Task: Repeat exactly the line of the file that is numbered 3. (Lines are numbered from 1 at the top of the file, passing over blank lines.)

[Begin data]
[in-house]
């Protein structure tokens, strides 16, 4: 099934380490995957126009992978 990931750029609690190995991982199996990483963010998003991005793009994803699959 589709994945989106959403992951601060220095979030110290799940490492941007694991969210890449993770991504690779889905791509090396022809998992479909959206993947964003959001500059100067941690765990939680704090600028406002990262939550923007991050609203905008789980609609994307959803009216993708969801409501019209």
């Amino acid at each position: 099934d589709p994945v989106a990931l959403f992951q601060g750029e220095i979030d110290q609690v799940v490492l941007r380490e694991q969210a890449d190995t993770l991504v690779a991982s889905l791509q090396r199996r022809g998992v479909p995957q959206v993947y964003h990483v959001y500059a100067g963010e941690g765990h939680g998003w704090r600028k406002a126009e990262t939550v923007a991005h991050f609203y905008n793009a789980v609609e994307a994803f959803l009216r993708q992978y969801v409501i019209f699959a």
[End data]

């Amino acid at each position: 099934d589709p994945v989106a990931l959403f992951q601060g750029e220095i979030d110290q609690v799940v490492l941007r380490e694991q969210a890449d190995t993770l991504v690779a991982s889905l791509q090396r199996r022809g998992v479909p995957q959206v993947y964003h990483v959001y500059a100067g963010e941690g765990h939680g998003w704090r600028k406002a126009e990262t939550v923007a991005h991050f609203y905008n793009a789980v609609e994307a994803f959803l009216r993708q992978y969801v409501i019209f699959a």